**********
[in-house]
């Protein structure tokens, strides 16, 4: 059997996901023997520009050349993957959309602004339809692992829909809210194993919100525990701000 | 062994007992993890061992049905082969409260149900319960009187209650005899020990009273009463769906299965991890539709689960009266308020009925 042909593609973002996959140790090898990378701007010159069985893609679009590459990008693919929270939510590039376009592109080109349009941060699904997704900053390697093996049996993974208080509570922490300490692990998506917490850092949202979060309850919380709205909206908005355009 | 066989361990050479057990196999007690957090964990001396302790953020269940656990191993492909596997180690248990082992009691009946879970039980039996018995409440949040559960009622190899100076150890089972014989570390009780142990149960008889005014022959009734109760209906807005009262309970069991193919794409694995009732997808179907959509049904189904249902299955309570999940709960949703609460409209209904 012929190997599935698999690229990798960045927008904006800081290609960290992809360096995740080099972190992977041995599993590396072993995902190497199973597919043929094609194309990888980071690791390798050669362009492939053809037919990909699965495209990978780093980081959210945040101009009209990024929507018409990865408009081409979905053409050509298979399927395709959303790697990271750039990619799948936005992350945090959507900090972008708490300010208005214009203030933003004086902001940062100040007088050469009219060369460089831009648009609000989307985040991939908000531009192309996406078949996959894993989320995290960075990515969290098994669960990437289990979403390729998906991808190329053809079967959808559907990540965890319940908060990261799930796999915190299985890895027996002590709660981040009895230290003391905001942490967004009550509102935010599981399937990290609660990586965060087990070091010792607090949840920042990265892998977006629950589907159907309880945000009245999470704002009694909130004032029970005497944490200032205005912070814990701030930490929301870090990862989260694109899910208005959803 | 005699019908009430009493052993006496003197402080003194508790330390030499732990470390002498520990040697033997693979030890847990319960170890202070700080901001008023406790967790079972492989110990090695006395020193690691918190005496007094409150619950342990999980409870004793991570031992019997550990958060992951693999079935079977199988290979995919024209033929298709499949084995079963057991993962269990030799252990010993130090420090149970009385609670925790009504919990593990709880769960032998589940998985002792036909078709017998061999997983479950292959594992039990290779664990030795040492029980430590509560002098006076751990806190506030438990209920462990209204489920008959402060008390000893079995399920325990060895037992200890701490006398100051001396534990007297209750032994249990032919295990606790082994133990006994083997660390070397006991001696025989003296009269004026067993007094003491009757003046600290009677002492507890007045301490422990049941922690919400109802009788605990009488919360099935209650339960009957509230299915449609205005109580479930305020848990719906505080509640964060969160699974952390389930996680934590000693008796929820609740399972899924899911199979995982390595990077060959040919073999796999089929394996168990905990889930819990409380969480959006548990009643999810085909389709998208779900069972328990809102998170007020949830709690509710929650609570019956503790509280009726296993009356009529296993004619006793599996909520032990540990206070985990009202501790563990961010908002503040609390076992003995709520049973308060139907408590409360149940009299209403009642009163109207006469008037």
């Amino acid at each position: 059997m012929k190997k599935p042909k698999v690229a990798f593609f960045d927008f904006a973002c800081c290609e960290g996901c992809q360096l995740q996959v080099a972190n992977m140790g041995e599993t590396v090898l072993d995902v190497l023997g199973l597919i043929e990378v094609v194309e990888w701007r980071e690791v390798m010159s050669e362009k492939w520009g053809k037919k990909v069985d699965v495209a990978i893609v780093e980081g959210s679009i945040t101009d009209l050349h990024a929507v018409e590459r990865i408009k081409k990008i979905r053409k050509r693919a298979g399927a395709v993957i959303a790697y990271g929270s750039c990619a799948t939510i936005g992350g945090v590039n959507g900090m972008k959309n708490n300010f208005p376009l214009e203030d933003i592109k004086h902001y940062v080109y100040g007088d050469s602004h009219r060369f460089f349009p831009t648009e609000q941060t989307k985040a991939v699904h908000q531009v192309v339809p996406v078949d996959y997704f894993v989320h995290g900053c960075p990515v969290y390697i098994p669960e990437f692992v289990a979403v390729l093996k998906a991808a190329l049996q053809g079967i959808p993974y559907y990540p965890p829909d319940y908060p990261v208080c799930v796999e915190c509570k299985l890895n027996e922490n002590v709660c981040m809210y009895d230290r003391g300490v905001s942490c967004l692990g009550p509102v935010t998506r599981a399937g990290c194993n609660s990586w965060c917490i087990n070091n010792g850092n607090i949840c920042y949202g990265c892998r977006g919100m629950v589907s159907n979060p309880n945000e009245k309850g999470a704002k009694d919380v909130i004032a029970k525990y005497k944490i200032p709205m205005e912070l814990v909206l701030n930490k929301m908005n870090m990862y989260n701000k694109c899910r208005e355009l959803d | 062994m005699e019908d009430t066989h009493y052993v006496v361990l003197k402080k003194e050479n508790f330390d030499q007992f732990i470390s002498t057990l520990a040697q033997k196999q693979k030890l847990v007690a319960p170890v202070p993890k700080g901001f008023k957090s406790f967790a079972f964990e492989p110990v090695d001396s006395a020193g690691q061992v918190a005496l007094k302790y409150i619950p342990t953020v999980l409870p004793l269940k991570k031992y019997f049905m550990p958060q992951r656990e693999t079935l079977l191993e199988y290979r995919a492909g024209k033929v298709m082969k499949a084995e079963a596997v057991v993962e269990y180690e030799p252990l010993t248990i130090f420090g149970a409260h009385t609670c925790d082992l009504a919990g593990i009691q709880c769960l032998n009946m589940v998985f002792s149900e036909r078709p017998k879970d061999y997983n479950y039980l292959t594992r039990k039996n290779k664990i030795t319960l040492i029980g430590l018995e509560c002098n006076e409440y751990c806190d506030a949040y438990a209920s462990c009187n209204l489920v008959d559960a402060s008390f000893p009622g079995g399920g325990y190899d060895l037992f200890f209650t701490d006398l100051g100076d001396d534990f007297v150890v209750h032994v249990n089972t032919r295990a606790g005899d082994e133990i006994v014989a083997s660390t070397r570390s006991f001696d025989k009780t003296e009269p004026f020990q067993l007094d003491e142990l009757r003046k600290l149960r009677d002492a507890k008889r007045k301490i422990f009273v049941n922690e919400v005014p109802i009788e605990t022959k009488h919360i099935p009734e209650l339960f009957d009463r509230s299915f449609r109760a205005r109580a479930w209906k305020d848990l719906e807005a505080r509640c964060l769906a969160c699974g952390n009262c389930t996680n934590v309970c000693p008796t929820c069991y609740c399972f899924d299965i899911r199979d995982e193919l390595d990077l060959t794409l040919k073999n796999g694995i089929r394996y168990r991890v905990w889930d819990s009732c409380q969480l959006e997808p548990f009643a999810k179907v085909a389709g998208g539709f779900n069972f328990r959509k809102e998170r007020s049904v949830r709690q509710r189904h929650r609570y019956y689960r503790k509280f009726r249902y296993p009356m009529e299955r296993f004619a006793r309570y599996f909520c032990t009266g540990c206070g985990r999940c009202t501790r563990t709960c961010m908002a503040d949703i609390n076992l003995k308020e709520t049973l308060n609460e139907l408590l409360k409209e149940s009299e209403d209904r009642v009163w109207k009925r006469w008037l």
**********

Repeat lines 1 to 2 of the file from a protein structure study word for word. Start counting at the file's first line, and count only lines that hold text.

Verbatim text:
[in-house]
């Protein structure tokens, strides 16, 4: 059997996901023997520009050349993957959309602004339809692992829909809210194993919100525990701000 | 062994007992993890061992049905082969409260149900319960009187209650005899020990009273009463769906299965991890539709689960009266308020009925 042909593609973002996959140790090898990378701007010159069985893609679009590459990008693919929270939510590039376009592109080109349009941060699904997704900053390697093996049996993974208080509570922490300490692990998506917490850092949202979060309850919380709205909206908005355009 | 066989361990050479057990196999007690957090964990001396302790953020269940656990191993492909596997180690248990082992009691009946879970039980039996018995409440949040559960009622190899100076150890089972014989570390009780142990149960008889005014022959009734109760209906807005009262309970069991193919794409694995009732997808179907959509049904189904249902299955309570999940709960949703609460409209209904 012929190997599935698999690229990798960045927008904006800081290609960290992809360096995740080099972190992977041995599993590396072993995902190497199973597919043929094609194309990888980071690791390798050669362009492939053809037919990909699965495209990978780093980081959210945040101009009209990024929507018409990865408009081409979905053409050509298979399927395709959303790697990271750039990619799948936005992350945090959507900090972008708490300010208005214009203030933003004086902001940062100040007088050469009219060369460089831009648009609000989307985040991939908000531009192309996406078949996959894993989320995290960075990515969290098994669960990437289990979403390729998906991808190329053809079967959808559907990540965890319940908060990261799930796999915190299985890895027996002590709660981040009895230290003391905001942490967004009550509102935010599981399937990290609660990586965060087990070091010792607090949840920042990265892998977006629950589907159907309880945000009245999470704002009694909130004032029970005497944490200032205005912070814990701030930490929301870090990862989260694109899910208005959803 | 005699019908009430009493052993006496003197402080003194508790330390030499732990470390002498520990040697033997693979030890847990319960170890202070700080901001008023406790967790079972492989110990090695006395020193690691918190005496007094409150619950342990999980409870004793991570031992019997550990958060992951693999079935079977199988290979995919024209033929298709499949084995079963057991993962269990030799252990010993130090420090149970009385609670925790009504919990593990709880769960032998589940998985002792036909078709017998061999997983479950292959594992039990290779664990030795040492029980430590509560002098006076751990806190506030438990209920462990209204489920008959402060008390000893079995399920325990060895037992200890701490006398100051001396534990007297209750032994249990032919295990606790082994133990006994083997660390070397006991001696025989003296009269004026067993007094003491009757003046600290009677002492507890007045301490422990049941922690919400109802009788605990009488919360099935209650339960009957509230299915449609205005109580479930305020848990719906505080509640964060969160699974952390389930996680934590000693008796929820609740399972899924899911199979995982390595990077060959040919073999796999089929394996168990905990889930819990409380969480959006548990009643999810085909389709998208779900069972328990809102998170007020949830709690509710929650609570019956503790509280009726296993009356009529296993004619006793599996909520032990540990206070985990009202501790563990961010908002503040609390076992003995709520049973308060139907408590409360149940009299209403009642009163109207006469008037």